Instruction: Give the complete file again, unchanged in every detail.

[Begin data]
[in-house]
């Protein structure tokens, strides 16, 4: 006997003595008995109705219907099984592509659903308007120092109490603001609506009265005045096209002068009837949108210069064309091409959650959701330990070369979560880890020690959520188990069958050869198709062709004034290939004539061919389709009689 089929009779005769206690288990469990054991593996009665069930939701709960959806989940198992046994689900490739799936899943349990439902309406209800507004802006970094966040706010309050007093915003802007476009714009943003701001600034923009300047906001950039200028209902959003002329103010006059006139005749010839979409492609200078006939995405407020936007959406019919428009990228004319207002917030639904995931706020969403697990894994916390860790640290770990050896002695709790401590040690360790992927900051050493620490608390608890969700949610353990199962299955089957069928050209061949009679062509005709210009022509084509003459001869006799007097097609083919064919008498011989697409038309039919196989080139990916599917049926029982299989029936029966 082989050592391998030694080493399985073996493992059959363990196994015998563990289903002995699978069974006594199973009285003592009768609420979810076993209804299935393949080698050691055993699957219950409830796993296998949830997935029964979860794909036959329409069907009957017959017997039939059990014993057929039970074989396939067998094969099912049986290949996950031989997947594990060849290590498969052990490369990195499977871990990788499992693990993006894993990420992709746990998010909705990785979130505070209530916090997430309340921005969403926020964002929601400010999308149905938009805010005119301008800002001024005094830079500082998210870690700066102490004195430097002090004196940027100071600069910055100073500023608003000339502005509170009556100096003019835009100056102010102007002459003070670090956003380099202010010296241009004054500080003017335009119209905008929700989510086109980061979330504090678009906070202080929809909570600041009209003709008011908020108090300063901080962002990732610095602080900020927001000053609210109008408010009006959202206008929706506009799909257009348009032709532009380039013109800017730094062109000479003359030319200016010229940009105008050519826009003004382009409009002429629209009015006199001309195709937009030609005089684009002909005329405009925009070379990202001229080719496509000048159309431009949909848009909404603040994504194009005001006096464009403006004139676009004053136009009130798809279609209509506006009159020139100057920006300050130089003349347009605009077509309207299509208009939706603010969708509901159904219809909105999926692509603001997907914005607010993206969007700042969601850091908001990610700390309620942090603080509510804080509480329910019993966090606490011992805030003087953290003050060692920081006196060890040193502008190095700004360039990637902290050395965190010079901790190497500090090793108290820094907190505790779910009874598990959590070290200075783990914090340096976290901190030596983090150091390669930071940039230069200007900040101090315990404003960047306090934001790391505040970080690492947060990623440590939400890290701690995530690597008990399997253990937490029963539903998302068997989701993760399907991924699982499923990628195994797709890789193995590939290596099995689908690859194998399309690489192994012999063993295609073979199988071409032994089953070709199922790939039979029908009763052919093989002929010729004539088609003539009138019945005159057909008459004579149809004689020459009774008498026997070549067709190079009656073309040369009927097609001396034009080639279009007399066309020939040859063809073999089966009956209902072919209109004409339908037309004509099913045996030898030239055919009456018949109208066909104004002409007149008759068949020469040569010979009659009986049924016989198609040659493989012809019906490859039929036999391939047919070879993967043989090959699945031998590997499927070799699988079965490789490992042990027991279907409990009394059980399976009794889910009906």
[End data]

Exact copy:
[in-house]
């Protein structure tokens, strides 16, 4: 006997003595008995109705219907099984592509659903308007120092109490603001609506009265005045096209002068009837949108210069064309091409959650959701330990070369979560880890020690959520188990069958050869198709062709004034290939004539061919389709009689 089929009779005769206690288990469990054991593996009665069930939701709960959806989940198992046994689900490739799936899943349990439902309406209800507004802006970094966040706010309050007093915003802007476009714009943003701001600034923009300047906001950039200028209902959003002329103010006059006139005749010839979409492609200078006939995405407020936007959406019919428009990228004319207002917030639904995931706020969403697990894994916390860790640290770990050896002695709790401590040690360790992927900051050493620490608390608890969700949610353990199962299955089957069928050209061949009679062509005709210009022509084509003459001869006799007097097609083919064919008498011989697409038309039919196989080139990916599917049926029982299989029936029966 082989050592391998030694080493399985073996493992059959363990196994015998563990289903002995699978069974006594199973009285003592009768609420979810076993209804299935393949080698050691055993699957219950409830796993296998949830997935029964979860794909036959329409069907009957017959017997039939059990014993057929039970074989396939067998094969099912049986290949996950031989997947594990060849290590498969052990490369990195499977871990990788499992693990993006894993990420992709746990998010909705990785979130505070209530916090997430309340921005969403926020964002929601400010999308149905938009805010005119301008800002001024005094830079500082998210870690700066102490004195430097002090004196940027100071600069910055100073500023608003000339502005509170009556100096003019835009100056102010102007002459003070670090956003380099202010010296241009004054500080003017335009119209905008929700989510086109980061979330504090678009906070202080929809909570600041009209003709008011908020108090300063901080962002990732610095602080900020927001000053609210109008408010009006959202206008929706506009799909257009348009032709532009380039013109800017730094062109000479003359030319200016010229940009105008050519826009003004382009409009002429629209009015006199001309195709937009030609005089684009002909005329405009925009070379990202001229080719496509000048159309431009949909848009909404603040994504194009005001006096464009403006004139676009004053136009009130798809279609209509506006009159020139100057920006300050130089003349347009605009077509309207299509208009939706603010969708509901159904219809909105999926692509603001997907914005607010993206969007700042969601850091908001990610700390309620942090603080509510804080509480329910019993966090606490011992805030003087953290003050060692920081006196060890040193502008190095700004360039990637902290050395965190010079901790190497500090090793108290820094907190505790779910009874598990959590070290200075783990914090340096976290901190030596983090150091390669930071940039230069200007900040101090315990404003960047306090934001790391505040970080690492947060990623440590939400890290701690995530690597008990399997253990937490029963539903998302068997989701993760399907991924699982499923990628195994797709890789193995590939290596099995689908690859194998399309690489192994012999063993295609073979199988071409032994089953070709199922790939039979029908009763052919093989002929010729004539088609003539009138019945005159057909008459004579149809004689020459009774008498026997070549067709190079009656073309040369009927097609001396034009080639279009007399066309020939040859063809073999089966009956209902072919209109004409339908037309004509099913045996030898030239055919009456018949109208066909104004002409007149008759068949020469040569010979009659009986049924016989198609040659493989012809019906490859039929036999391939047919070879993967043989090959699945031998590997499927070799699988079965490789490992042990027991279907409990009394059980399976009794889910009906």